Dear Hyde Park family,

“We are now in the wake of one of the most captivating, bewildering presidential elections of our lifetime.”

That was the opening sentence of my Midweek Message from Nov. 10, 2016, following the election of President Donald Trump four years ago. I re-read that message this past week, and in the wake of the election of President-elect Joe Biden, I discovered that much of what I wrote then is just as relevant and important to remember now.

Here again is a reprise of that message, which was titled “What is Still True.” I simply swapped the name of Donald Trump with that of Joe Biden, and I think you’ll discover that its five truths are just as timely for us today.

I acknowledge that the responses to Mr. Biden’s election are varied in this congregation, and it is not my intention to wade into partisan conversations during this tender time in our democracy. What interests me is answering a question that can bring healing across the divides: “If so much of what we thought we knew about this election has been disproven, what can we claim as factual?

Put more simply, “What is still true?” So, here are a few thoughts, by no means comprehensive:

1. What is still true is that democracy worked. In what was the highest voter turnout in history, millions of people cast their ballot, participating in a free and open exercise of their right to vote. Next January, we presume there will once again be a peaceful transition of power that will be the envy of many nations in the world. Regardless of how you feel (and are still feeling) about the result, we can still marvel at the democratic process.

2. What is still true is that we will pray for President-Elect Biden. Just as every other president has warranted the prayers of God’s people, we can pray for our new president and all of our leaders. The prayer that I was determined to pray before Tuesday, even before the results were clear, is just as important now: “Lord, may all our elected leaders exercise a wisdom that comes from humility, and pursue a justice that is governed by love.”

3. What is still true is that we need to be agents of peace, healing and reconciliation. What is still true is that this election has caused harm. There is nothing more important to debate at this time than what needs to be done for all of us to seek the welfare of our common citizenry, and to translate those intentions into actions of justice, love and peace.

4. What is still true is that we don’t know how to talk across our differences. As much as social media has brought us together, it has made us forget how to live together. It is too easy to assign whatever voice, tone, and intention we choose to someone’s Facebook comment, tweet or email. It is much harder to look someone eye to eye, over a cup of coffee, in order to see the image of God within them. And as much as 24-hour news keeps us constantly wired to what is happening, it has fostered a red vs. blue tribalism fueled by contentious surrogates and talking heads. We have forgotten how to talk, how to listen, and how to respond.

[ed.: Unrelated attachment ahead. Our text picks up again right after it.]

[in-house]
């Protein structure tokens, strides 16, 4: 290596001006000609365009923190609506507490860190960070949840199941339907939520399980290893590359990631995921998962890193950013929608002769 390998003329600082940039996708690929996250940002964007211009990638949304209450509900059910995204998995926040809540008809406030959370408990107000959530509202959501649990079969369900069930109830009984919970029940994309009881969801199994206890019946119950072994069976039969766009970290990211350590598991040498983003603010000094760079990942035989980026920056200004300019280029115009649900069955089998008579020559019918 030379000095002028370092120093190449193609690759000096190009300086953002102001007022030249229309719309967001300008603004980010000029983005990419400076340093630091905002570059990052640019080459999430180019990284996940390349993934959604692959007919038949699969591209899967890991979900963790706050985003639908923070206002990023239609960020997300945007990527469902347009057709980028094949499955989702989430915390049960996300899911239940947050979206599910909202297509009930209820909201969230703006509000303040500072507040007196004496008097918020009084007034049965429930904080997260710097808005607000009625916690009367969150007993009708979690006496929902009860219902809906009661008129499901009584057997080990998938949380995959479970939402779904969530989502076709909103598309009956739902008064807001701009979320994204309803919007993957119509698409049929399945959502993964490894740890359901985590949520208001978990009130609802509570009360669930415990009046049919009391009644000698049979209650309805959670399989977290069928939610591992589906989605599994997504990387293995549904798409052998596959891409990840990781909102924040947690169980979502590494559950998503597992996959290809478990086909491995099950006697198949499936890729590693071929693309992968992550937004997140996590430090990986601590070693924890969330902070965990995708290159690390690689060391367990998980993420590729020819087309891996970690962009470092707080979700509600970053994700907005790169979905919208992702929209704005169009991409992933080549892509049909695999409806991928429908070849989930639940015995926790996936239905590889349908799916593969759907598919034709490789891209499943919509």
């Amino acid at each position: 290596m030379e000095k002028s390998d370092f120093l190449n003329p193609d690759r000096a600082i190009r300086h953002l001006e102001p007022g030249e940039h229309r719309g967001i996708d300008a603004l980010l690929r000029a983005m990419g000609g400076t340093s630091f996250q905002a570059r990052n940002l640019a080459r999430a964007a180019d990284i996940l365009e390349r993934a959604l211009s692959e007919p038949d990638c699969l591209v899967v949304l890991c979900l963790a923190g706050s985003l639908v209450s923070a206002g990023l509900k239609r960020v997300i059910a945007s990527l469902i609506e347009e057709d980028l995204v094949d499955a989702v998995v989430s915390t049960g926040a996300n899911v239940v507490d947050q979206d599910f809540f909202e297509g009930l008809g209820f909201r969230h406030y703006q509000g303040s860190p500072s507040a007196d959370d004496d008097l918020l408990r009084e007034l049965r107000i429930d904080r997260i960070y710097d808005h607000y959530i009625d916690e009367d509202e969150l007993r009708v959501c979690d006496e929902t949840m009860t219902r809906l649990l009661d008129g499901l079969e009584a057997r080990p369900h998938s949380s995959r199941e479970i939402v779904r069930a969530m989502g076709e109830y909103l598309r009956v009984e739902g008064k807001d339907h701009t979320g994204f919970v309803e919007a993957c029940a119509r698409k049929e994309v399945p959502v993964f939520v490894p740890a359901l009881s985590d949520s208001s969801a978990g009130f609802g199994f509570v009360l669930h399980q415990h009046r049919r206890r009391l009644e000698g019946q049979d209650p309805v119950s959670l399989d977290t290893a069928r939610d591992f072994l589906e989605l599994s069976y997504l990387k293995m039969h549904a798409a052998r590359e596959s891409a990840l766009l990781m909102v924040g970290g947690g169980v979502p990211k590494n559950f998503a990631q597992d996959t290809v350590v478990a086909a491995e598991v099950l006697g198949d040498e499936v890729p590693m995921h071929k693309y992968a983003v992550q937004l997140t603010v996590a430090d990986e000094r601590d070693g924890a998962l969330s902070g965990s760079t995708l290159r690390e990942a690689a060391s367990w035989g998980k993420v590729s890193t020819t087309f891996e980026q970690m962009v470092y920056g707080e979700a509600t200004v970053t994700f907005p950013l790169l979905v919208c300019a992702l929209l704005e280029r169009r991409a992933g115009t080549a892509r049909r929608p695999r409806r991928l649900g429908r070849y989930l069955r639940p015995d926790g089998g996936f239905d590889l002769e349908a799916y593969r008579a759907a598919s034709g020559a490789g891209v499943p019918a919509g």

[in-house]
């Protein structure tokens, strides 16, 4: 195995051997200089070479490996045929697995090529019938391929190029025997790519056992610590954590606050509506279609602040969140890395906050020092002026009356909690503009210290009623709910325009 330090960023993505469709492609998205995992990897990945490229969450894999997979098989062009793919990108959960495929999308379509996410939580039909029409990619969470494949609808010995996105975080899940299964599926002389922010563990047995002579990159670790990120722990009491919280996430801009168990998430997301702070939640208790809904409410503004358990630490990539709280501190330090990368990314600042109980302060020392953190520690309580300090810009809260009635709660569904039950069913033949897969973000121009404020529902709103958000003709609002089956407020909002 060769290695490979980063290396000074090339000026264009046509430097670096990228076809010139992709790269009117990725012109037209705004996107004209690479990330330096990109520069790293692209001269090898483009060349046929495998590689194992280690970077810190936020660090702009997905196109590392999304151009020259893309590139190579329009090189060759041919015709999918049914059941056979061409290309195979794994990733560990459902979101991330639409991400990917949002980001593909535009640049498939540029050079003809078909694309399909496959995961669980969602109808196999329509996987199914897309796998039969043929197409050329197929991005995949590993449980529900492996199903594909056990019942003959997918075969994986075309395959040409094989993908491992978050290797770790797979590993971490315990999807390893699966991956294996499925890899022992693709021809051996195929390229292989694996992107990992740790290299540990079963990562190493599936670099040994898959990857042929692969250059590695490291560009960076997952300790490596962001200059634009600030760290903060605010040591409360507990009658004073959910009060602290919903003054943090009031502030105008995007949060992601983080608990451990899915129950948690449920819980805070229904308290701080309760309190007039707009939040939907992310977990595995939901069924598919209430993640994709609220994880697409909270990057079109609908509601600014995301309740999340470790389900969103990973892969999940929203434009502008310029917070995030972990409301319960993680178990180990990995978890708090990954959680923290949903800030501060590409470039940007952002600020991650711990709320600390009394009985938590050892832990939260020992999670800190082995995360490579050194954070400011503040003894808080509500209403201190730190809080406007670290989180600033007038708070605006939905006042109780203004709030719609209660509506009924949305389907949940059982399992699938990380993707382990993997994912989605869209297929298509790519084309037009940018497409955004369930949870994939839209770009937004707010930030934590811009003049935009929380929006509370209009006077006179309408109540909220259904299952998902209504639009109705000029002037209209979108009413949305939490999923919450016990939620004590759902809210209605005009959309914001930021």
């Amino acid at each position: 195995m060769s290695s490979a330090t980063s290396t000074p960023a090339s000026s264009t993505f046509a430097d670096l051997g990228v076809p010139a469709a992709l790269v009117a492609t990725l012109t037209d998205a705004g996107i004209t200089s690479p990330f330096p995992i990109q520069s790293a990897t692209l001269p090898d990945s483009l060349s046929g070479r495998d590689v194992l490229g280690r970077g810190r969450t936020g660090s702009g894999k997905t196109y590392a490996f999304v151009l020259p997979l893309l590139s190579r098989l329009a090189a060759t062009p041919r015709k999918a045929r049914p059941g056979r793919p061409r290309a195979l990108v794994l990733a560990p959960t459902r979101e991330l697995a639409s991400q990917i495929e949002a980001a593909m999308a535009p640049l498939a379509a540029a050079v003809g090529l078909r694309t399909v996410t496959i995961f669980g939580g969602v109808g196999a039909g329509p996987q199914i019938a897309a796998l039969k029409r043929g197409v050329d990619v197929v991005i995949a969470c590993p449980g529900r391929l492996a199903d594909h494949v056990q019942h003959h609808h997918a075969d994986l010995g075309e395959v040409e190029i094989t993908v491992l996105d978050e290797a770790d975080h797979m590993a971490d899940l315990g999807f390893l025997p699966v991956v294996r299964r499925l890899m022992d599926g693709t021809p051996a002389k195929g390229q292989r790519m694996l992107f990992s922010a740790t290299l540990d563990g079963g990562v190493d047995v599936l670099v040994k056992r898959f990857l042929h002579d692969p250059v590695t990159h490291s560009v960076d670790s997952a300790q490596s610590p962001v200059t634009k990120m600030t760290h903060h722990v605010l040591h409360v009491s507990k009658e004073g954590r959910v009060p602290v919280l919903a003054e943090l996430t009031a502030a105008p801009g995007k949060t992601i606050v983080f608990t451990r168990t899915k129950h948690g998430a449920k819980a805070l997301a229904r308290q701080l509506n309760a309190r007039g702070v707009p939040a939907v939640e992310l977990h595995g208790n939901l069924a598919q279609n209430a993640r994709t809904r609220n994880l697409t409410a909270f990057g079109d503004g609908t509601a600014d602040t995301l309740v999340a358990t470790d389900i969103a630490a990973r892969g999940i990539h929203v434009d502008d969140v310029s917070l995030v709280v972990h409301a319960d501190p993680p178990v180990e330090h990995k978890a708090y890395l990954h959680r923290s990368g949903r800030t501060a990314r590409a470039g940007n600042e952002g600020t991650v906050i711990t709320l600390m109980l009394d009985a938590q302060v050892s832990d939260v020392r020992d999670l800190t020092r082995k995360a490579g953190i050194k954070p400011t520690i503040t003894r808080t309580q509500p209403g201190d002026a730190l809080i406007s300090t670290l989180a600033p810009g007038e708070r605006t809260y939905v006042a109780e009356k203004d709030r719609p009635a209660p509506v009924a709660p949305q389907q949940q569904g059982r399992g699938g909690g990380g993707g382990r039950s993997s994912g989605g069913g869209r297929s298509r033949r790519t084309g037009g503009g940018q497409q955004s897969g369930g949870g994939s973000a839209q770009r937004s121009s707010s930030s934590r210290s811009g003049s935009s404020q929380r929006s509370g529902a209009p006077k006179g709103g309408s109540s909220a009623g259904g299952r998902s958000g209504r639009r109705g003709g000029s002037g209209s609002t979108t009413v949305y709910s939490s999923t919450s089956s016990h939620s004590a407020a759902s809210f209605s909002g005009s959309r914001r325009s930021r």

5. What’s still true is the mission of this church. As “strangers and aliens” in this land, we remember that our primary citizenship is to the Kingdom of God, which crosses political boundaries and transcends tribalism. Nothing from last Tuesday’s election changes what is at the core of this church’s mission. We will continue to make God’s love real through expressions of warm-heartedness (an embrace of a diversity of people) and open-mindedness (an embrace of a diversity of perspectives). Anyone disillusioned by the unpredictability of life will find in this place the steady reliability of the one thing that is ultimately always true: the faithful love and sovereign grace of God, given to us in Jesus Christ. And at the end of the day, and now more than ever, it is still good to be the church.

In addition, my Facebook devotional last Monday offered some fuller thoughts on the election, which you can view here. I reflected on the role and limits of our political leaders from a faith perspective, and offered ways for us to pray for President-Elect Biden and Vice President-Elect Harris, through the lens of Micah 6:8.

And don’t forget to join us this Sunday, as we explore a powerful story from Paul’s second letter to the church in Corinth, as part of our “Step into This Story” worship series. We will be inspired by the generosity of the early Christians, which will prompt us to prayerfully consider our estimates of giving for 2021, to be turned in Nov. 22.

Grace and peace,

Magrey

The Rev. Magrey deVega, Senior Pastor
Hyde Park United Methodist

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